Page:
Lake Titicaca


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At an altitude of 12,506 feet, Titicaca is the world’s highest navigable lake and also one of the largest. It covers an area of 7,988 square km (3,963 square miles) in the altiplano, shared between Peru and Bolivia. Some of the highest peaks in the Andes rise along the northeastern shore. The lake is actually two bodies of water joined by the narrow Estrecho de Tiquina (Strait of Tiquina). The smaller section, Lago Huiñaymarca, is the easiest to reach from La Paz. To see the much larger Lago Chucuito, you’ll need to travel on to Peru. To visit the islands, which are the highlight of the lake, include Copacabana on your itinerary.

Considered sacred by the Aymara people who live on its shores, Lake Titicaca was also revered by the Tiwanaku and Inca civilizations. Here you’ll find Isla del Sol (Sun Island) and Isla de la Luna (Moon Island), each with ruins in varying states of decay. According to legend, Isla del Sol is where the Inca Empire was founded when Manco Kapac and Mama Ojllo, son and daughter of the Sun God Inti, came down to Earth to improve the life of the altiplano people. This, some might say, is taking some time—tourism has brought few benefits, and life, clawed out of the barren landscape, continues to be hard for the Aymara Indians who inhabit this area.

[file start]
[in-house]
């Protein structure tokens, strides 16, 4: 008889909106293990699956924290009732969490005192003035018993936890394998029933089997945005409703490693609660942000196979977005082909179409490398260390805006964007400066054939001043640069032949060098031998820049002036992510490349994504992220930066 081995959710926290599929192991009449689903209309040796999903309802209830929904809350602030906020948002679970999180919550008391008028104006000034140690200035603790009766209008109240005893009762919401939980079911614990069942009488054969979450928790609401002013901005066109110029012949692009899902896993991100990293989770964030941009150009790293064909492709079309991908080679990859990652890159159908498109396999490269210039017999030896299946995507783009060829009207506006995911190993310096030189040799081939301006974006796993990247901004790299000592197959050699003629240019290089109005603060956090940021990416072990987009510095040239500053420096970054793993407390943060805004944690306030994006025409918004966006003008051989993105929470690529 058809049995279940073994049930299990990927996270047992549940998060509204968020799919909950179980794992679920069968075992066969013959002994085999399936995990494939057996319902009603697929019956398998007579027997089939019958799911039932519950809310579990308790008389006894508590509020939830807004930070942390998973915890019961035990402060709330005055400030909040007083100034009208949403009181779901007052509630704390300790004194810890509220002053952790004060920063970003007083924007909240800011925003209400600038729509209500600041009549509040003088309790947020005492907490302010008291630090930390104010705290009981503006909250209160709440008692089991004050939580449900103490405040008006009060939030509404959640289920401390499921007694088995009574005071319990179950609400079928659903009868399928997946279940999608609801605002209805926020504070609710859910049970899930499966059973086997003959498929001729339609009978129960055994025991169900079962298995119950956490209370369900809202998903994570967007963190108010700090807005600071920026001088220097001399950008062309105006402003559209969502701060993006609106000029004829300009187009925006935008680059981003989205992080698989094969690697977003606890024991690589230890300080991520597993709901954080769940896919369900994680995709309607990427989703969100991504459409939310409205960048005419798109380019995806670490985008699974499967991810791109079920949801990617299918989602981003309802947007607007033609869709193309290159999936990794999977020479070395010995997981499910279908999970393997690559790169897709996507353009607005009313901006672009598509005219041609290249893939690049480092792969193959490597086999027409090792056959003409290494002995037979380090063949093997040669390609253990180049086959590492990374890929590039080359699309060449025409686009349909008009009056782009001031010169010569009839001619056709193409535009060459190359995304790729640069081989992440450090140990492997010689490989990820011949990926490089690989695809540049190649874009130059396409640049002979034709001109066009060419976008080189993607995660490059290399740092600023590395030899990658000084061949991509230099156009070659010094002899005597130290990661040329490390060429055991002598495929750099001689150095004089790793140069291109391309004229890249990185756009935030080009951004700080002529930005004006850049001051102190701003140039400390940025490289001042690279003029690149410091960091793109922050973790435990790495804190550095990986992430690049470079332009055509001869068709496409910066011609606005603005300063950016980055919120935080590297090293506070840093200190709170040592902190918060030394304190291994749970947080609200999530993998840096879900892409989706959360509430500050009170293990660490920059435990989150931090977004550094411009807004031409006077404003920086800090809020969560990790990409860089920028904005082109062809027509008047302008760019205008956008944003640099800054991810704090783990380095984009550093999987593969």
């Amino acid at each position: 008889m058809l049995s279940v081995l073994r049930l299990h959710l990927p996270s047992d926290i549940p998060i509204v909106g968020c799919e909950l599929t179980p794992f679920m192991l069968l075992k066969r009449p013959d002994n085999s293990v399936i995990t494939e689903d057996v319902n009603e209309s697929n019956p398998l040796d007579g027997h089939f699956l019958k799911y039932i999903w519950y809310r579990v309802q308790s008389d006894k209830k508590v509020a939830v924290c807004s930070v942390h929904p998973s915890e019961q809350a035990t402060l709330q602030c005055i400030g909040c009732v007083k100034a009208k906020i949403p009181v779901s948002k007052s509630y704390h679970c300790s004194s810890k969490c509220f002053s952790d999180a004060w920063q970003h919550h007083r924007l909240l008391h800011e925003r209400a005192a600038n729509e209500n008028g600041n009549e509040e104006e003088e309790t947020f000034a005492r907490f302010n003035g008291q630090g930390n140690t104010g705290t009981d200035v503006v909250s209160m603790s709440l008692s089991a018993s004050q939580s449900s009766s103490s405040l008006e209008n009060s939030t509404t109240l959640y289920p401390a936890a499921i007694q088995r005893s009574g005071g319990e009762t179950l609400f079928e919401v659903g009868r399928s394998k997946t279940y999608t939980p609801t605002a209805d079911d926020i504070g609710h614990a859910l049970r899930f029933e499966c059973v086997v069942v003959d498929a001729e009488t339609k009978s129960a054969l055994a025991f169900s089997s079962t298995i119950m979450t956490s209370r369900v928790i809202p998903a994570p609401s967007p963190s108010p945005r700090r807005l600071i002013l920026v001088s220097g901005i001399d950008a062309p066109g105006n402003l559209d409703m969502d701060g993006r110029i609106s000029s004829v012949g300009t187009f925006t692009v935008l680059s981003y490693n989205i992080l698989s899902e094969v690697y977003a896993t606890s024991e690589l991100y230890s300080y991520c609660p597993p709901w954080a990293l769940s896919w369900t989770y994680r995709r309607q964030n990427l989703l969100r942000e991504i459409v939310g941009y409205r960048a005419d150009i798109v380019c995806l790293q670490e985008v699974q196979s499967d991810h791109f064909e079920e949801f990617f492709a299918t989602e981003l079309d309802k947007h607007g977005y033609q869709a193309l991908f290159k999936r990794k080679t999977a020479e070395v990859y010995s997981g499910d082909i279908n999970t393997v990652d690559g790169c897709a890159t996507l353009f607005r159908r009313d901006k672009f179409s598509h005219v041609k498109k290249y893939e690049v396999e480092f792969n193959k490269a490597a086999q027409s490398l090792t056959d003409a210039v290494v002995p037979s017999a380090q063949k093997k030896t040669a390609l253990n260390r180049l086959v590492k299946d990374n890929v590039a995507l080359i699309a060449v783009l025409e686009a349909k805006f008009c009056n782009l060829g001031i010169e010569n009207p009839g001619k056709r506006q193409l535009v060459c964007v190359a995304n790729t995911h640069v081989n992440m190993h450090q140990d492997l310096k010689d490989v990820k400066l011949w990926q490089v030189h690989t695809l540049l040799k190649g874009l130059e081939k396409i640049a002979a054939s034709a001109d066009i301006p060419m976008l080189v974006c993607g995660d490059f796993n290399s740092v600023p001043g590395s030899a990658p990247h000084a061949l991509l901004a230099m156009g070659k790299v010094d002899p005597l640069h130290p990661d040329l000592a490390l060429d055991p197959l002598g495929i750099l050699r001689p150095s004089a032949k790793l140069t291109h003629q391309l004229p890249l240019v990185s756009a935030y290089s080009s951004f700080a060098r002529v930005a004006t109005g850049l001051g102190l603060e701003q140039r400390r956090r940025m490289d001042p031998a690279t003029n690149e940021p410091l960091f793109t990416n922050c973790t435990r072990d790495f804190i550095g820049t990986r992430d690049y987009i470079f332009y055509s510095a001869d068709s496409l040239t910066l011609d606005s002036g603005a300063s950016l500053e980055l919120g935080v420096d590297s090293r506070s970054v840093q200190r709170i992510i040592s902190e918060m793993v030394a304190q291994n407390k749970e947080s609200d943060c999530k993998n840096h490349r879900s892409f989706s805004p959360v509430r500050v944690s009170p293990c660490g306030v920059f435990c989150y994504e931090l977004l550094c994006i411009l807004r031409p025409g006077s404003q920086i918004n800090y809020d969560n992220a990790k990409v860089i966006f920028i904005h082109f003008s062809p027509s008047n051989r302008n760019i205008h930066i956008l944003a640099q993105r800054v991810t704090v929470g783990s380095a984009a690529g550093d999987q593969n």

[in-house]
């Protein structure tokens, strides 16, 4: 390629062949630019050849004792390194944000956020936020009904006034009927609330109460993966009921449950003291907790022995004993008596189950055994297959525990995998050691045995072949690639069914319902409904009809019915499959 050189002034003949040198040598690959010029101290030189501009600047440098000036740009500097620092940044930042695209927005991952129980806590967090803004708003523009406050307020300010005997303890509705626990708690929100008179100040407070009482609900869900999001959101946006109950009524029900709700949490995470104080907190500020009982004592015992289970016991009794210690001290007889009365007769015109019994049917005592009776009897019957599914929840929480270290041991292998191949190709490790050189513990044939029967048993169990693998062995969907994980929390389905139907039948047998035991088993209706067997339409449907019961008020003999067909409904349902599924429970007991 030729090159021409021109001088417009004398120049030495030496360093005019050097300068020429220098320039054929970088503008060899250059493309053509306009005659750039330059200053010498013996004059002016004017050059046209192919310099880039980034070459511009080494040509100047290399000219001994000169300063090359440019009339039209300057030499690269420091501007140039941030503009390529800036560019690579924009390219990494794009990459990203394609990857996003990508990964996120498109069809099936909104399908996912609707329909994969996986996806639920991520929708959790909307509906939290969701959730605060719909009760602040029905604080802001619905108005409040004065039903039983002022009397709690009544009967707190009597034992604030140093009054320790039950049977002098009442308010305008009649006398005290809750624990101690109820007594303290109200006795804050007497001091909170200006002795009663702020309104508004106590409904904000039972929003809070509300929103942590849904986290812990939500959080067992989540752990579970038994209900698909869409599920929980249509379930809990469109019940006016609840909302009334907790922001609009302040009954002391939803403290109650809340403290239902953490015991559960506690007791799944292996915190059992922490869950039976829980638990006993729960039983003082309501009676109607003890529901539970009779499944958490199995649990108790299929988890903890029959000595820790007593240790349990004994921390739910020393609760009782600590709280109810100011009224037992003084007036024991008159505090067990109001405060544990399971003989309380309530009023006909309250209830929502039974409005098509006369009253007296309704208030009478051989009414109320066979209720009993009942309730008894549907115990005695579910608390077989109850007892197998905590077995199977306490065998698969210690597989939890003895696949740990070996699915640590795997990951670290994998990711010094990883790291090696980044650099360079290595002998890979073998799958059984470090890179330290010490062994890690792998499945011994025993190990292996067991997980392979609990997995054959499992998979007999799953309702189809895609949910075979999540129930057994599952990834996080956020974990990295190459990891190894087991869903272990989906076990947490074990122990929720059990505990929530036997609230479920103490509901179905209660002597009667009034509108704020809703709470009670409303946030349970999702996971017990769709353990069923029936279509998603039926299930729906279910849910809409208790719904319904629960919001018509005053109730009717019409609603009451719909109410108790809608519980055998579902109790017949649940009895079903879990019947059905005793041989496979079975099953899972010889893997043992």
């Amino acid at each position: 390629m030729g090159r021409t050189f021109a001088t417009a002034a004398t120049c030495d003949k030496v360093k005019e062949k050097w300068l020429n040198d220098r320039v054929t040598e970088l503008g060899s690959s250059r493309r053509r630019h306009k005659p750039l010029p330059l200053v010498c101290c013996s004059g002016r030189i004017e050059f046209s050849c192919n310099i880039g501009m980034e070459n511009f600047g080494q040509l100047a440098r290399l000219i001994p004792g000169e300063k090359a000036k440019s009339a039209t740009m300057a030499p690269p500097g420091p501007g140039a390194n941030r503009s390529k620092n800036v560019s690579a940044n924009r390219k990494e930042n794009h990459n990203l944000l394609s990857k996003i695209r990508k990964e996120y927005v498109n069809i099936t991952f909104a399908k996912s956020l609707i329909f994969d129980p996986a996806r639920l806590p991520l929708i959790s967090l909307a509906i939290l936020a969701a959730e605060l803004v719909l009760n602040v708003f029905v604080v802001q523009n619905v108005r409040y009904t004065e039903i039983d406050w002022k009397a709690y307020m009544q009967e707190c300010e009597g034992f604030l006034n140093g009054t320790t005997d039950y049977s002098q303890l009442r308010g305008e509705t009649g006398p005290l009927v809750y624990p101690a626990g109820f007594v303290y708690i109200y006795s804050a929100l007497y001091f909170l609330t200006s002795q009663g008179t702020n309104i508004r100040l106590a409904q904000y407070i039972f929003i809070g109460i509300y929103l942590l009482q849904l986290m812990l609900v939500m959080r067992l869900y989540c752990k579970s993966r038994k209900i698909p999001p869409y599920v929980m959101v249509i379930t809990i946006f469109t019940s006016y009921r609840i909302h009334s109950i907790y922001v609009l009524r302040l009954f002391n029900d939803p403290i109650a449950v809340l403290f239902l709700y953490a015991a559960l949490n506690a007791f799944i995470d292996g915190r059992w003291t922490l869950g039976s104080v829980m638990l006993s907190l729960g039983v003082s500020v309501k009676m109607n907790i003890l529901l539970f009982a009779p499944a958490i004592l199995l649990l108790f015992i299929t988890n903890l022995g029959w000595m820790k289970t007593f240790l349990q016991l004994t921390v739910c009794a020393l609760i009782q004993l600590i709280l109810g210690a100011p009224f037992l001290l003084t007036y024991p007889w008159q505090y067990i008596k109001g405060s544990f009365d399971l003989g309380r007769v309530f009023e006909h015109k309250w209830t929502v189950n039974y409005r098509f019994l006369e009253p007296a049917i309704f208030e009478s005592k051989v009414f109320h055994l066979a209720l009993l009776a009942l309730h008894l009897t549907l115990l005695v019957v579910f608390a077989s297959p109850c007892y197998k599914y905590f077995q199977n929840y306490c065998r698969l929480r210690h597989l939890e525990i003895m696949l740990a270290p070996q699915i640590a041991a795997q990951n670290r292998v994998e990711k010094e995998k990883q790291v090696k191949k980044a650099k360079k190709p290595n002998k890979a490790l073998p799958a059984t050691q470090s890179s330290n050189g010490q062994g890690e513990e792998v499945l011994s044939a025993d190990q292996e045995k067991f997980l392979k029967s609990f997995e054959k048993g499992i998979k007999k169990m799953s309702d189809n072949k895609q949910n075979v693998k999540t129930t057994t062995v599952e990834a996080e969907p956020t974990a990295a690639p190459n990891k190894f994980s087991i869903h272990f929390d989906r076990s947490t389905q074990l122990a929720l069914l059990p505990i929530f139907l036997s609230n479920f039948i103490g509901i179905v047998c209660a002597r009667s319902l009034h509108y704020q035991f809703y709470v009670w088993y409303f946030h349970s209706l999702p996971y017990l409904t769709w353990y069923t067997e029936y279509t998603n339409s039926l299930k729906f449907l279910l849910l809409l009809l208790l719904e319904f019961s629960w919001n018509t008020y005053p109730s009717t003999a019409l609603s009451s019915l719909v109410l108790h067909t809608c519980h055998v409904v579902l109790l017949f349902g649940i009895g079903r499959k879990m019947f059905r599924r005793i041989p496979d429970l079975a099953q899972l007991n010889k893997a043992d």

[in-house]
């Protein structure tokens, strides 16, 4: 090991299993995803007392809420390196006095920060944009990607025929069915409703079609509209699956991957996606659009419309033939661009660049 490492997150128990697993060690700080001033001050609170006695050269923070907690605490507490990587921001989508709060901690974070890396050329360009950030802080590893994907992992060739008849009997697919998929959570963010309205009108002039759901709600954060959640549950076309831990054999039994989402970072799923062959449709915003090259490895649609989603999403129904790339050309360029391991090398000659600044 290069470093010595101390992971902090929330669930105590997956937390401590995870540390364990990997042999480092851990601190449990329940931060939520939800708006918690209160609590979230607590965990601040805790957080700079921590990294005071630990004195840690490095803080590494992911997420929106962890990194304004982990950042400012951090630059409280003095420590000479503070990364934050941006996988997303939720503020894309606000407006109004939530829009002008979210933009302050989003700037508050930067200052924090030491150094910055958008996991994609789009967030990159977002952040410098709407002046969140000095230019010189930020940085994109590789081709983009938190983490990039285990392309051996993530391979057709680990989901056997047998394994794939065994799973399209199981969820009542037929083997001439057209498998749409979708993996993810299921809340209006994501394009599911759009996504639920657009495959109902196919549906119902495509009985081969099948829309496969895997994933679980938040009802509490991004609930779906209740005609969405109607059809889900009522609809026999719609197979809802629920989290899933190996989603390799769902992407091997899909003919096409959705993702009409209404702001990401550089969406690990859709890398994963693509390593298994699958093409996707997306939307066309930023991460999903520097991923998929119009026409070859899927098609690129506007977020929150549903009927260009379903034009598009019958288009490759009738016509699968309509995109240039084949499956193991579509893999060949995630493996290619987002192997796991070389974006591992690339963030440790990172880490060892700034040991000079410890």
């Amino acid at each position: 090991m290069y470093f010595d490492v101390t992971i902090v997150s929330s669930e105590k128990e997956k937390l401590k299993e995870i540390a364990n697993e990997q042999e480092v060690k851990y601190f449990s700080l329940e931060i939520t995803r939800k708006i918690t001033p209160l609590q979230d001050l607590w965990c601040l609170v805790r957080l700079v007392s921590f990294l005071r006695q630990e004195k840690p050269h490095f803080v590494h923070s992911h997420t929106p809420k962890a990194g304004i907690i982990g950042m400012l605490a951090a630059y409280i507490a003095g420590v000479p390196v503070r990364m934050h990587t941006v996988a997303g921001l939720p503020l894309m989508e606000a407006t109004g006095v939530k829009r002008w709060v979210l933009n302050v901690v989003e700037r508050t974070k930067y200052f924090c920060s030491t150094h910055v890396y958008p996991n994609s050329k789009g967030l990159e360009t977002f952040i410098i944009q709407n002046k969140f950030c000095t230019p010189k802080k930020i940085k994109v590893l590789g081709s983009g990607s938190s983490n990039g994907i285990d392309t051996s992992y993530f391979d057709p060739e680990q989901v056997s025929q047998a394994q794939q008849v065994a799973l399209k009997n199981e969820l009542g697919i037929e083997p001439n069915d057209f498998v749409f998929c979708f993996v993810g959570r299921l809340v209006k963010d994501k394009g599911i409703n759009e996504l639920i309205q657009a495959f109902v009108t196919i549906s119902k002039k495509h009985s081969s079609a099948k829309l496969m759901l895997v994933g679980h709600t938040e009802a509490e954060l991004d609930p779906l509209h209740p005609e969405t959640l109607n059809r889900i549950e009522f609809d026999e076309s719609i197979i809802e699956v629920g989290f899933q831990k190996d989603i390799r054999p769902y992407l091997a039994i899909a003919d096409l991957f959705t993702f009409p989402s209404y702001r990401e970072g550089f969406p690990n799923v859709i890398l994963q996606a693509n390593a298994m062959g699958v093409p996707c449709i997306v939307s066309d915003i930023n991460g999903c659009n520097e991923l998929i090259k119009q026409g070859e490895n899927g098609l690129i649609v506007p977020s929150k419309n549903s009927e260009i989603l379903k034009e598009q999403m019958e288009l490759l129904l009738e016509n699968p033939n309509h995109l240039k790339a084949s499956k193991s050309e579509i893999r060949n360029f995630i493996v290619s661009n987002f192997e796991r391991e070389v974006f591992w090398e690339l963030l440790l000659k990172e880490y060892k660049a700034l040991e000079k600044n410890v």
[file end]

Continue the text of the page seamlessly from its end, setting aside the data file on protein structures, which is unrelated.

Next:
Major archaeological discoveries continue both around and in the lake, but for the traveler, the real attraction is the beauty of the area, and the undeniable power and energy that emanates from it. Few who visit Titicaca fail to be impressed.

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